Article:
Professional Development: Writing to a Selection Board

Navy – Professional Development: Writing to a Selection Board

AUSN/NRA NEWS JANUARY 2005

CAPT G. Mark Hardy III, USNR National VP for Professional Development

 

The FY selection board season is getting underway, and as always, it prompts a flurry of last-minute correspondence. Here is guidance on how to write effective letters to a board.

One may ask, does writing a letter to a board improve one’s chances for promotion? Possibly, but only if it provides important missing information. In most cases, the best letter to a board is no letter at all. Sailors who review and correct their official records in advance do not need letters. Nonetheless, there are times when a letter is important.

Limit correspondence to only those items that are relevant to the promotion decision, such as missing fitness reports (FITREPs), awards, photographs, Naval Reserve Qualification Questionnaires (NRQQs), etc. Third-party correspondence (e.g., a letter of recommendation) is permitted, but only if the officer submits it as an enclosure and requests it be reviewed (third parties may not communicate directly with boards, by law.) Do not include copies of AT orders, travel claims, letters of designation as assistant wardroom mess treasurer, etc. Briefers are required to view every page in a letter to a board. To my knowledge, the record is 121 pages. That officer probably didn’t fare very well in the voting.

If there are unusual circumstances in one’s career, or if the OSR/PSR doesn’t look right, or there are gaps in service, write a letter of explanation. Keep it brief, and to the point. For example, “I was in the IRR from 1999 to 2001 while providing full-time care to my aged parents,” is a reasonable explanation of a gap in service. “I did not request a command assignment as a CDR because I supervise 500 people in my civilian job, and could not devote the necessary time” (might help, might not.) “My performance decreased in 2002 because we had quintuplets.” Don’t blame anything on the dog, however. An experienced mentor can help identify what can be explained in a letter, and what is simply a matter of record.

Include a cover letter in proper Navy format (some board members are sticklers for this) with appropriate enclosures. Ensure every page contains the correct social security number – preferably in the upper margin. Do not staple correspondence or put sheets in fancy plastic folders – recorders have to scan each page, and this just slows them down. In the cover letter, include birth date in yyyymmdd format – the customer service center (CSC) uses this to activate the personal page on the Stay Navy Web site.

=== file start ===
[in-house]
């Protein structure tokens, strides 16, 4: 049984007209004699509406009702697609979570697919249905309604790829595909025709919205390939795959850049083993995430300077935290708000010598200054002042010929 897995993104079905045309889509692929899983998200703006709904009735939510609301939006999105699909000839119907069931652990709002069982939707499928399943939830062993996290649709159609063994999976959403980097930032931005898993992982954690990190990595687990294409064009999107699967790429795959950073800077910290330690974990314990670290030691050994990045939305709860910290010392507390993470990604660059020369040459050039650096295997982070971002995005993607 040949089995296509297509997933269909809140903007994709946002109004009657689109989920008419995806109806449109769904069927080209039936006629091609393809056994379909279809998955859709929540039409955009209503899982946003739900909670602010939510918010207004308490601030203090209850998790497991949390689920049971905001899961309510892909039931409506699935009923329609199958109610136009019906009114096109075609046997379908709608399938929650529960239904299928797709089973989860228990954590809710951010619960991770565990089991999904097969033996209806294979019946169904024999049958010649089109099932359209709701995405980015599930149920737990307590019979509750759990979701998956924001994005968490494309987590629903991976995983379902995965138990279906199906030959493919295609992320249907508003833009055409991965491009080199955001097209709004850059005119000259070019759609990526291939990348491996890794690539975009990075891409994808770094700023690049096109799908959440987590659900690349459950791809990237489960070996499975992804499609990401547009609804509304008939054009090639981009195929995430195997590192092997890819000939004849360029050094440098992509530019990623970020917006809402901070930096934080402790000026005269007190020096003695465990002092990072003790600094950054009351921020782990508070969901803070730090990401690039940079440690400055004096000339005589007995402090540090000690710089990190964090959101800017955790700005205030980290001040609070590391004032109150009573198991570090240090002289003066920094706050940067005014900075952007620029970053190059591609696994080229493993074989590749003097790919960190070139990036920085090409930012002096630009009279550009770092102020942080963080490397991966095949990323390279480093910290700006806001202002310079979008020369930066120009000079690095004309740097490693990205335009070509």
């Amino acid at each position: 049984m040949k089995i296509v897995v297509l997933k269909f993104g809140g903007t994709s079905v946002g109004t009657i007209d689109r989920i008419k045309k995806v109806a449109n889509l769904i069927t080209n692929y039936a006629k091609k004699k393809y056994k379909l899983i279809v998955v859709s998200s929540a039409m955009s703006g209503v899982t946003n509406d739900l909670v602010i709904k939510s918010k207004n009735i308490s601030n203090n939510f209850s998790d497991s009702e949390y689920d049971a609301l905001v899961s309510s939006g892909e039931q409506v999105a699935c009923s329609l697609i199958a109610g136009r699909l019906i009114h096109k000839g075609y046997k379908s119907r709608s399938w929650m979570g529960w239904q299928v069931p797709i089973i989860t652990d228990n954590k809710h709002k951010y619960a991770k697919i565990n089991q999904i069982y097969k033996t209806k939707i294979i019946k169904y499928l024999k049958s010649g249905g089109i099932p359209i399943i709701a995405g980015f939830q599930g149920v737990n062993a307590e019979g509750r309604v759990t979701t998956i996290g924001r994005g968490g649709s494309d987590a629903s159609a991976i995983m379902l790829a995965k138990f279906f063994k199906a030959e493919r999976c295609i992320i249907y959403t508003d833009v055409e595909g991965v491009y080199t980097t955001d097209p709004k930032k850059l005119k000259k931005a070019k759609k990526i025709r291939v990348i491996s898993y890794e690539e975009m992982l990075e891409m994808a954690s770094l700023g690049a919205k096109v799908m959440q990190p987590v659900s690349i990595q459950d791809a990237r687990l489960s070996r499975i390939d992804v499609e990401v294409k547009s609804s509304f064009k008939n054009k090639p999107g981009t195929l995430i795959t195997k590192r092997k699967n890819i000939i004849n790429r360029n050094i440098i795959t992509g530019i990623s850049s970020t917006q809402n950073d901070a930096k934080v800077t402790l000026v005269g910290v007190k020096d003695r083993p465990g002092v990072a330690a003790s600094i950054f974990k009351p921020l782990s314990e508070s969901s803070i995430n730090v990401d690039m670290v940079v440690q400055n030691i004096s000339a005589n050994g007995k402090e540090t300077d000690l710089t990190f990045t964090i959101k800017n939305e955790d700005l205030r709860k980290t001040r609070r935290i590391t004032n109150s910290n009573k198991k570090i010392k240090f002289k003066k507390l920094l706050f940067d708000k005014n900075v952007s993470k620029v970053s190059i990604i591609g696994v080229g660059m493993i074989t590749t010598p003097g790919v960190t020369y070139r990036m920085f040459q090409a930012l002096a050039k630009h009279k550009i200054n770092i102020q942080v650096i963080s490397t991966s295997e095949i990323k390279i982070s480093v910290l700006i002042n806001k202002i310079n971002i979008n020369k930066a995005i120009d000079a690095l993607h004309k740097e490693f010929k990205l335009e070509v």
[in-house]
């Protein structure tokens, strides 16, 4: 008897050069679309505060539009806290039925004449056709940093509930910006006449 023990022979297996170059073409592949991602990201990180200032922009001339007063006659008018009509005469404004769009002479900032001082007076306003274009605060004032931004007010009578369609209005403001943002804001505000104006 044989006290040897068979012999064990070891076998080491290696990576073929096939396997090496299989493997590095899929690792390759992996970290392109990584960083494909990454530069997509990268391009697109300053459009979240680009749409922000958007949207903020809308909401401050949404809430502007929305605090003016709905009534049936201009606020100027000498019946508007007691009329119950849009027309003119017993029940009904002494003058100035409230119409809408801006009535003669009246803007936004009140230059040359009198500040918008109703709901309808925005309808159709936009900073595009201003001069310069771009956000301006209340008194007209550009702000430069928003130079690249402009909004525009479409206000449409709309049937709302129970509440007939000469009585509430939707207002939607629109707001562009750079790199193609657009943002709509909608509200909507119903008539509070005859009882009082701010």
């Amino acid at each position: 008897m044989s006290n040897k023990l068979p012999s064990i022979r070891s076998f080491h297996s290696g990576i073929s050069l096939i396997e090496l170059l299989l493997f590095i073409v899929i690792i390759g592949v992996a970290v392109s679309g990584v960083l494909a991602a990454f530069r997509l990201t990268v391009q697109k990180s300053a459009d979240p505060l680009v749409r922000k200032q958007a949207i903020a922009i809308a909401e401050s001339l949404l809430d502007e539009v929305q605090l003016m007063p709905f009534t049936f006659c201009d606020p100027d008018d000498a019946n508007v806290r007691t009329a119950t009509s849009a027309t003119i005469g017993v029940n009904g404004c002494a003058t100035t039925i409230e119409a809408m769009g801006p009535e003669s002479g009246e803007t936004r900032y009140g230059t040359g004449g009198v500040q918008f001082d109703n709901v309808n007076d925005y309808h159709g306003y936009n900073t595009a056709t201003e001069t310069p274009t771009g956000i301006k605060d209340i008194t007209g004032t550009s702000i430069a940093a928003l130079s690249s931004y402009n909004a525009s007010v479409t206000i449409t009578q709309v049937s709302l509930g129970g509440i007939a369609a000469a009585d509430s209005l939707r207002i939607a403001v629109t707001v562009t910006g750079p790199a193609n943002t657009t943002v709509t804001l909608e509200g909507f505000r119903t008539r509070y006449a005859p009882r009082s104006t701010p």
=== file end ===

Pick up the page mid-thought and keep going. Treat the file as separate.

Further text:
Recognize that any correspondence sent to a board does not update the official record. After the board adjourns, all correspondence is destroyed. Therefore, do not send original documents. Moreover, send copies of board correspondence to the appropriate address to ensure updates are made to the official record.

Correspondence must arrive by the board convening date. See reserve board dates by clicking on “Selection Board,” then “Reserve Officer Promotions.”

Per the National Defense Authorization Act for 2018, LTBs submitted to statutory officer promotion boards must be received by Navy Personnel Command not later than 2359 (central time) 10 calendar days prior to the convening date of the respective board.

Also read the Navy Personnel Command webpage, “Reserve Officer Promotions” for instructions how to submit Letter to the Board (LTB) via mail or email.

Because there are nearly 90 boards each year, it’s extremely important to include the correct board number on the envelope and the cover letter. Board numbers are listed on the Web page mentioned above. If you sent a letter to a board to the MNCC via postal mail or encrypted e-mail, you may check on its status by logging in to this web site:  Check on your letter to the board.

Effective letters to boards can make a difference. Be brief; write succinctly. Keep to the point. Avoid redundant or superfluous information. Mail or email early. Floss daily. Ensure your record can be presented in the best possible light. And don’t forget to invite me to your wetting down party. Good luck!

 

Additional Reference: See also Board Preparation at the bottom of the webpage.

 


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